Treatment for Body Dysmorphic Disorder (BDD)

Individuals who suffer from BDD view themselves as flawed in their physical appearances, believing that they look ugly, unattractive, abnormal, or deformed. These perceptions are not supported by others, who tend to view their appearance as “normal.” The focus of concern with appearance can be involve any part of the body, but is often focused on the skin, such as: acne, wrinkles, lines, scars, or paleness. A person suffering from BDD may also focus on the perceived asymmetry of certain body areas, or concerns about their eyes, teeth, hair, weight, stomach, chest, breast, legs, face size or shape, nose, lips, chin, eyebrows, or genitals. The person suffering BDD can experience distress ranging from mild to severe.

Common negative beliefs around the areas of concern include:

  • Defective appearance: “My body part is ‘deformed’ or ‘flawed,’” “My skin is terribly scarred,” or “I’m going bald.”
  • Coloring: “My legs are too pale,” “My face is too red” (or too splotchy, uneven, etc.)
  • Shape/size: “My biceps are too scrawny” (may involve body build, muscle tone, muscularity, and/or the size or shape of any body area)
  • Asymmetry/disproportion: “My eyebrows are uneven”

Individuals experiencing body dysmorphic disorder find their preoccupations intrusive and unwanted, consuming numerous hours of their daily lives. Those suffering from BDD find the symptoms difficult to control or manage successfully. There are many ways in which the individual may try to manage the anxiety produced by their BDD, such as through the rituals listed below. These actions tend to include both excessive and repetitive behaviors and mental acts, which, in and of themselves, can create anxiety and sadness.

BDD-related rituals may include:

  • Comparing one’s appearance with the appearance of others.
  • Repeatedly checking perceived defects in mirrors or reflective surfaces or examining them directly.
  • Excessive examining/touching of perceived defects.
  • Excessive grooming, shaving, combing, and styling; plucking or pulling out-of-place or unwanted hair; repeated cutting of hair to achieve symmetry.
  • Camouflaging a perceived defect with makeup, hats, scarfs, or other clothing.
  • Reassurance-seeking about how the perceived defect looks.
  • Excessive exercise or bodybuilding.
  • Excessive tanning to “fix” perception of pale skin.
  • Seeking repeated cosmetic procedures.
  • Compulsive shopping for cosmetics.
  • Skin picking with the aim of smoothing out perceived flaws.

Muscle dysmorphia

Muscle dysmorphia is a form of BDD that more often occurs with men. A person who experiences muscle dysmorphia suffers from a preoccupation with the idea that one’s body is too small or not lean or muscular enough. Individuals suffering from muscle dysmorphia may engage in excessive weight lifting, excessive dieting, or potentially dangerous anabolic-androgenic steroids and related substance use in order to make their body larger and more muscular.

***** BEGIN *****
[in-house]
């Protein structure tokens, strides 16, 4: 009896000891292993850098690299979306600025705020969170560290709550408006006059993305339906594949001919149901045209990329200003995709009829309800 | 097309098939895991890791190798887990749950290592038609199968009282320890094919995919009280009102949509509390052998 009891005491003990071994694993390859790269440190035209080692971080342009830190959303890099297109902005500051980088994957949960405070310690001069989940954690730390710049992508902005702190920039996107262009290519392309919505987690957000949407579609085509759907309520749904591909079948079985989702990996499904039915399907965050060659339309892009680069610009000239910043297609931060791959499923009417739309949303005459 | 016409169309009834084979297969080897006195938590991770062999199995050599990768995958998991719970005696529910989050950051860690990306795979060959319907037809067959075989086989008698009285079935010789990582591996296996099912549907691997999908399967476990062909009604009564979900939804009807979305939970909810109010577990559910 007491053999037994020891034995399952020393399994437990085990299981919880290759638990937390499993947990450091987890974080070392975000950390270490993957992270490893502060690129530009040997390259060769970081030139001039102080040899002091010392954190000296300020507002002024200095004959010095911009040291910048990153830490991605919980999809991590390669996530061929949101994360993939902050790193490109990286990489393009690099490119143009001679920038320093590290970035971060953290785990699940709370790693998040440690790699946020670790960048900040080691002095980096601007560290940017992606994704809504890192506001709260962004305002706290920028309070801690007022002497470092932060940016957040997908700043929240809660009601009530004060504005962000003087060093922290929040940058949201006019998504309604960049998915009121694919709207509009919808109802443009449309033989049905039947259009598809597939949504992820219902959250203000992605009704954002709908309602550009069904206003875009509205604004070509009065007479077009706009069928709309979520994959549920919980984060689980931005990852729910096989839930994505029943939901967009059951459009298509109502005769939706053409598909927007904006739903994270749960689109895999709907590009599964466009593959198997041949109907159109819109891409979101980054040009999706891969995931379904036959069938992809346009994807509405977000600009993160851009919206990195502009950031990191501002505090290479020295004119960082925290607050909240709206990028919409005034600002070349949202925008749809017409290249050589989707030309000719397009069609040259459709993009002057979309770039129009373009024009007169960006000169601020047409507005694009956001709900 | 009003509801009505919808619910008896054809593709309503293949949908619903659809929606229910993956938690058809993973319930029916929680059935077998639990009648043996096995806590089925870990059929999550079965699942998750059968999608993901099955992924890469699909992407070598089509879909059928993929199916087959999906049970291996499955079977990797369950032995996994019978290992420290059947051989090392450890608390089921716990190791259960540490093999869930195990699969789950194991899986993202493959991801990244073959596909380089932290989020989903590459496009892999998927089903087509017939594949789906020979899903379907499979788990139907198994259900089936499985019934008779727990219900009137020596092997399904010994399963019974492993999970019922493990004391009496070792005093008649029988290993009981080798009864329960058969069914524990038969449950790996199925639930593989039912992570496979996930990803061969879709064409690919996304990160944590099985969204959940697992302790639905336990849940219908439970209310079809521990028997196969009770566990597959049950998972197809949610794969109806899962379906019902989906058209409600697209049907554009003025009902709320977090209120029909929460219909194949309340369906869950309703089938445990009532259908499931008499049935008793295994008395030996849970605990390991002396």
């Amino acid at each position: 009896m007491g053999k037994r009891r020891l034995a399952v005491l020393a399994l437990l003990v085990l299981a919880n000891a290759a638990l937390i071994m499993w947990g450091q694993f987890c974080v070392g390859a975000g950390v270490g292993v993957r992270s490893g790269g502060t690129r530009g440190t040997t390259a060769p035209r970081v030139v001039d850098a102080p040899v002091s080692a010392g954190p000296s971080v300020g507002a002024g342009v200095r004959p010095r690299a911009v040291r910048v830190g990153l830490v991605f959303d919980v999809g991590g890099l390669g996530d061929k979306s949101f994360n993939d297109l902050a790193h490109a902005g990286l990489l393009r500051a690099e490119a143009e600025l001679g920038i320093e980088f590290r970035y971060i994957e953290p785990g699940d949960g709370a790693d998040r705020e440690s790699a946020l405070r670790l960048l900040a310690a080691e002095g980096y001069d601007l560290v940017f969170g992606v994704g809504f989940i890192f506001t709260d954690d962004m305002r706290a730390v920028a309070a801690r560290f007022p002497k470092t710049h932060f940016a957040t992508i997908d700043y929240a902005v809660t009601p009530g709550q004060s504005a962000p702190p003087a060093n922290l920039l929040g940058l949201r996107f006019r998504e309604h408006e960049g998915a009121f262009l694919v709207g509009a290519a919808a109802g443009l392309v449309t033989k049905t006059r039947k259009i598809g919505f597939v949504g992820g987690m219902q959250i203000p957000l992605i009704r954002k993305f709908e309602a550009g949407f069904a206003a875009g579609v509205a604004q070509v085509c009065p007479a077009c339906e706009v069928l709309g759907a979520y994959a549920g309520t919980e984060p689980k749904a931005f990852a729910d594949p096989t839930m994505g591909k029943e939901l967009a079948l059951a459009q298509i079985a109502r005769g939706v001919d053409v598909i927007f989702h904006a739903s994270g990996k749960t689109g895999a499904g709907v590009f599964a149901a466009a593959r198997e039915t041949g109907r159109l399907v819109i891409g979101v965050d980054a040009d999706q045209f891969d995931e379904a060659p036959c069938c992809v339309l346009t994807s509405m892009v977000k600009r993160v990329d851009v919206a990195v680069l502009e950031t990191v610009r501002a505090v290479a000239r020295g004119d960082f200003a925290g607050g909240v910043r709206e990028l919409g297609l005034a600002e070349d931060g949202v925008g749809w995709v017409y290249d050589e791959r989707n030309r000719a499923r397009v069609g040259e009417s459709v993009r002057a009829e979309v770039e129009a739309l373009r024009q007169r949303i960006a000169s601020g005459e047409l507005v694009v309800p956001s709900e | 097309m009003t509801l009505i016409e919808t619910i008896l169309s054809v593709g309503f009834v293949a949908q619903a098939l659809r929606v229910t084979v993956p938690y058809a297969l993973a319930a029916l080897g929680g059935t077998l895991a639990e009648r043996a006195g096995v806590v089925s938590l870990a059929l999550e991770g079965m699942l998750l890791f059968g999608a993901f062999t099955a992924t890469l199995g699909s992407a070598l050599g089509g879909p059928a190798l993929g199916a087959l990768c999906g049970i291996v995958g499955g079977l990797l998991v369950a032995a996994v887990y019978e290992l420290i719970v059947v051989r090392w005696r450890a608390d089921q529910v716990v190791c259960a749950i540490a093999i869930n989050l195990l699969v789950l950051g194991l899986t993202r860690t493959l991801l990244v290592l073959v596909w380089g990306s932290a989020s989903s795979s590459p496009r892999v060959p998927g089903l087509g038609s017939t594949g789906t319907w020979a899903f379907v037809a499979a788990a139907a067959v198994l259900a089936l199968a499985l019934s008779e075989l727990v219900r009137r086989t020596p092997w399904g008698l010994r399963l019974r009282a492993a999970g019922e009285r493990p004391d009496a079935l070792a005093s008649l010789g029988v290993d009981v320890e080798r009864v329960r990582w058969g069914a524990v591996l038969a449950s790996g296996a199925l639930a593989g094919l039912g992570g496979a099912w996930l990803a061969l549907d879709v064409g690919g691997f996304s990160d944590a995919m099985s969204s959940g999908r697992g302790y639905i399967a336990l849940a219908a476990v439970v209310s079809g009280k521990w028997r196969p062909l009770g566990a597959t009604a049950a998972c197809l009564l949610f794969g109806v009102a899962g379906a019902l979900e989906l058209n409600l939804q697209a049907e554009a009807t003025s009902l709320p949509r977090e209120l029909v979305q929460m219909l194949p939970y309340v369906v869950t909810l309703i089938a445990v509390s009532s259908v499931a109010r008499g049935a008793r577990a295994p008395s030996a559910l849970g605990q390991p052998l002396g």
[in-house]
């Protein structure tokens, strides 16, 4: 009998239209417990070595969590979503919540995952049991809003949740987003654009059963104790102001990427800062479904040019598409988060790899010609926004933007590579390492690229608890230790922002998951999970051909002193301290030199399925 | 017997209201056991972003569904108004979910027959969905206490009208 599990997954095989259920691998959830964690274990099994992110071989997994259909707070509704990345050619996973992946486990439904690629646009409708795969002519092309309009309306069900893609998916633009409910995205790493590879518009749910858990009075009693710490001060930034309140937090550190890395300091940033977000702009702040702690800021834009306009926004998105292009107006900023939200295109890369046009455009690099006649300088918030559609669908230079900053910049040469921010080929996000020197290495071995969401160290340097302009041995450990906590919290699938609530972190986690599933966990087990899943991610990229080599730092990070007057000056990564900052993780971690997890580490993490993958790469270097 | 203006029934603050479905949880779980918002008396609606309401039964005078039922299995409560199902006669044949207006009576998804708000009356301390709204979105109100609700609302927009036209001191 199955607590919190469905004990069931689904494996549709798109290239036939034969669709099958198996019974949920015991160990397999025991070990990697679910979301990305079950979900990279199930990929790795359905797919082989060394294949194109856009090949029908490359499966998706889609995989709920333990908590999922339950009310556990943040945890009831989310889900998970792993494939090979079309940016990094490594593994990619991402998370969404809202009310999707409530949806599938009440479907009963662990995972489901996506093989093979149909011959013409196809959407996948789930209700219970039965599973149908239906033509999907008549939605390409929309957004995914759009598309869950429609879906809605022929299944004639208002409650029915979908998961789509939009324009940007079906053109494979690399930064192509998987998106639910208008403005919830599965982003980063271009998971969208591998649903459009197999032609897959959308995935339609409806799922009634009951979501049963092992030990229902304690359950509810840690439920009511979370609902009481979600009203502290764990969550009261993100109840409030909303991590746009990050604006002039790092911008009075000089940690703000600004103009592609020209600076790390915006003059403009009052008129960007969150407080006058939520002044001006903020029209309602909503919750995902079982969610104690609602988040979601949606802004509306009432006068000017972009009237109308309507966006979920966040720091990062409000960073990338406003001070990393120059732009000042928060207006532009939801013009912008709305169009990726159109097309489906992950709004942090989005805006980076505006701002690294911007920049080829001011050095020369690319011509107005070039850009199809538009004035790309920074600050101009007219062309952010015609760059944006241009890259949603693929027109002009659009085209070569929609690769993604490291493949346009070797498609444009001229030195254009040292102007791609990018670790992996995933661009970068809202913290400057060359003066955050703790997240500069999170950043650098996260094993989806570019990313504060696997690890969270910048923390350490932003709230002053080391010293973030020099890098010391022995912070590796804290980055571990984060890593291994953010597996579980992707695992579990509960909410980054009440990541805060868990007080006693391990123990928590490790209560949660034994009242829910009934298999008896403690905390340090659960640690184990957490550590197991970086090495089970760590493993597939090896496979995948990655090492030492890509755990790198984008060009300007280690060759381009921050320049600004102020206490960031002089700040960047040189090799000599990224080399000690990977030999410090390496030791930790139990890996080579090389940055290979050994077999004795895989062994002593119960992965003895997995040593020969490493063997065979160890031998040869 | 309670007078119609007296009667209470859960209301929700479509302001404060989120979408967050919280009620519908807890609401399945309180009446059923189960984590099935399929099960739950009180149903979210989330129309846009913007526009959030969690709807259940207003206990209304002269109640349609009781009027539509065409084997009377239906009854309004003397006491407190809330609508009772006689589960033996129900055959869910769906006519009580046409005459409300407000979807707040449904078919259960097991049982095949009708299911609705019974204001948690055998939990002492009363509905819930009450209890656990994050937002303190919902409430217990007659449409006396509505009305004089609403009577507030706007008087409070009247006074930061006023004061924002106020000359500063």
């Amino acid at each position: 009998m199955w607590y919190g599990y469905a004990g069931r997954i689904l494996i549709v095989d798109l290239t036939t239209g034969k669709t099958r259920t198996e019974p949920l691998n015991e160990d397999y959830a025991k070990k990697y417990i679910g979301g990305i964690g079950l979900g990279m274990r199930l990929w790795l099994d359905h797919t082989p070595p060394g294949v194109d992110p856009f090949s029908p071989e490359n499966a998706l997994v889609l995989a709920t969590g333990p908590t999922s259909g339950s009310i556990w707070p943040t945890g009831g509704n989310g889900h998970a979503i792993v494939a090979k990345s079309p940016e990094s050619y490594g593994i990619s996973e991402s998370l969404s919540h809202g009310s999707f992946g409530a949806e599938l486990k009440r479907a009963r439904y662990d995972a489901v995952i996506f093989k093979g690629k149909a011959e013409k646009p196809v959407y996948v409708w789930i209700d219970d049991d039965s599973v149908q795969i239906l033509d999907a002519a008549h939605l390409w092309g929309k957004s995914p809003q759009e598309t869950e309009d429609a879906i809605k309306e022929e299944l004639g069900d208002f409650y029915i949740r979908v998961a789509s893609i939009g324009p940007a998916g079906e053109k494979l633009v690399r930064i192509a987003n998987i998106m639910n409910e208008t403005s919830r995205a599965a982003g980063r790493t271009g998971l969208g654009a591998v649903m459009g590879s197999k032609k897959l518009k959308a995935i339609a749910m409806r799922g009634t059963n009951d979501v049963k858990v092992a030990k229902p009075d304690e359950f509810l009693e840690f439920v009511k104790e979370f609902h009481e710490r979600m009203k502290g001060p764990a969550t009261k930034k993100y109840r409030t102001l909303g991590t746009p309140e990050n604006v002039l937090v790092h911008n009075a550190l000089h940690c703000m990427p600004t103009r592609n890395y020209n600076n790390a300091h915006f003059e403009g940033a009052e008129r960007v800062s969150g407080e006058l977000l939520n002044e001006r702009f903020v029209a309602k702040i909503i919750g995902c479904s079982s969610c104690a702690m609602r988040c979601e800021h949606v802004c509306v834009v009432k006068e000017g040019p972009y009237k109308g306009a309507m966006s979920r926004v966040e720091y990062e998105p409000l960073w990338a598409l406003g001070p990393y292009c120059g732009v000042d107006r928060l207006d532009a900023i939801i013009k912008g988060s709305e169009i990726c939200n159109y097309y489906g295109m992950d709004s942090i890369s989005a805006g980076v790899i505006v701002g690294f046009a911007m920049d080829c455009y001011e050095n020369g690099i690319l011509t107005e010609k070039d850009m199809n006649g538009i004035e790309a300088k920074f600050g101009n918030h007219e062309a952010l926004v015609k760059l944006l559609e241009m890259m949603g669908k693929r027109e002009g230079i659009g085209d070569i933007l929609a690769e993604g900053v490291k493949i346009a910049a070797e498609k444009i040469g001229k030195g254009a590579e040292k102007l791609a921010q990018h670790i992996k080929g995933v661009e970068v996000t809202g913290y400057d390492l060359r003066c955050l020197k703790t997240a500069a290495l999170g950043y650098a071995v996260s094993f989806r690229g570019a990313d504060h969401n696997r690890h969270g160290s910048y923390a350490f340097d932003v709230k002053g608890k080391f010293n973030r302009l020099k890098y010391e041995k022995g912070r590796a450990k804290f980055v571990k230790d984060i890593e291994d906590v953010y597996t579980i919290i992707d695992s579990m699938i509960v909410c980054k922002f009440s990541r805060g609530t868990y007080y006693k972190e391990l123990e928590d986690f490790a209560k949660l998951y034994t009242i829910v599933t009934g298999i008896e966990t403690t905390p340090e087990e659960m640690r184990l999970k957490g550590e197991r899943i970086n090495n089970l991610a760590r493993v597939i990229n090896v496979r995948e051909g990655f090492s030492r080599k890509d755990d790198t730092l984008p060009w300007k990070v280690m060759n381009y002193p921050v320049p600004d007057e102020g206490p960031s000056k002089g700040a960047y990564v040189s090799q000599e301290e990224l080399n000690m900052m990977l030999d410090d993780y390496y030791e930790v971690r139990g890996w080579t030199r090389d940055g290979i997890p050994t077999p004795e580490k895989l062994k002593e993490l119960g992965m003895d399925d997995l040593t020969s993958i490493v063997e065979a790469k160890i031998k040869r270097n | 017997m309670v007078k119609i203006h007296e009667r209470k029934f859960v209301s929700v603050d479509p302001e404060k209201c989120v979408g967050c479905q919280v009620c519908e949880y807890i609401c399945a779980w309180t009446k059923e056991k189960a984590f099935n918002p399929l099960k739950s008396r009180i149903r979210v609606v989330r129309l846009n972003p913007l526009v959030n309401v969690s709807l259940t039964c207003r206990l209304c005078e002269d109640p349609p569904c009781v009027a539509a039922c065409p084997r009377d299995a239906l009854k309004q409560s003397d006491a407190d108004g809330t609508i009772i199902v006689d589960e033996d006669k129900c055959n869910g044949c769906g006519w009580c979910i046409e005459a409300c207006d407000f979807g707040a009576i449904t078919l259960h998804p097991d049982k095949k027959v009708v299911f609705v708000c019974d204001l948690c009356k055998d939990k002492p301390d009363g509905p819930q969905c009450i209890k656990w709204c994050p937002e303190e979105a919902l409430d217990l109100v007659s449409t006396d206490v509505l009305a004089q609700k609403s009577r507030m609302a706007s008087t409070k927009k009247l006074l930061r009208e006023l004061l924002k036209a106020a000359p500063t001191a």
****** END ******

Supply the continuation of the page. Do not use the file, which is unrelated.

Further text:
Conclusion on BDD

We all may find ourselves engaging with certain behaviors listed above to one degree or another. However, those suffering from BDD are affected to a degree that causes noticeable and harmful impairment to their social, occupational, or other important life attachments. BDD affects approximately 1 in 50 people (2.5% of women and 2.2% of men). It is as least as common as, if not more prevalent than, obsessive-compulsive disorder (OCD), anorexia nervosa, and social anxiety disorder (SAD). The onset most commonly occurs during adolescence, between the ages of 12-17. Research suggests that people with BDD have differences in visual processing and may actually see themselves differently than other people do. Consult an expert if you or someone you know or care about fits the above symptom profile.

Body dysmorphic disorder often goes overlooked, and suicide rates are high for adults and adolescents. You can reach the suicide hotline by calling 1-800-273-8255 or simply clicking here

Contact Harold Kirby at 610-517-3127 to schedule a consultation or appointment to discuss treatment for BDD. Harold provides telehealth treatment for clients in Philadelphia and the surrounding areas of Pennsylvania and New Jersey (Main Line, Montgomery County, Camden, Cherry Hill), as well as in the South Carolina Lowcountry (Hilton Head, Bluffton, Beaufort, Colleston County, Dorchester County, Berkeley County, Charleston).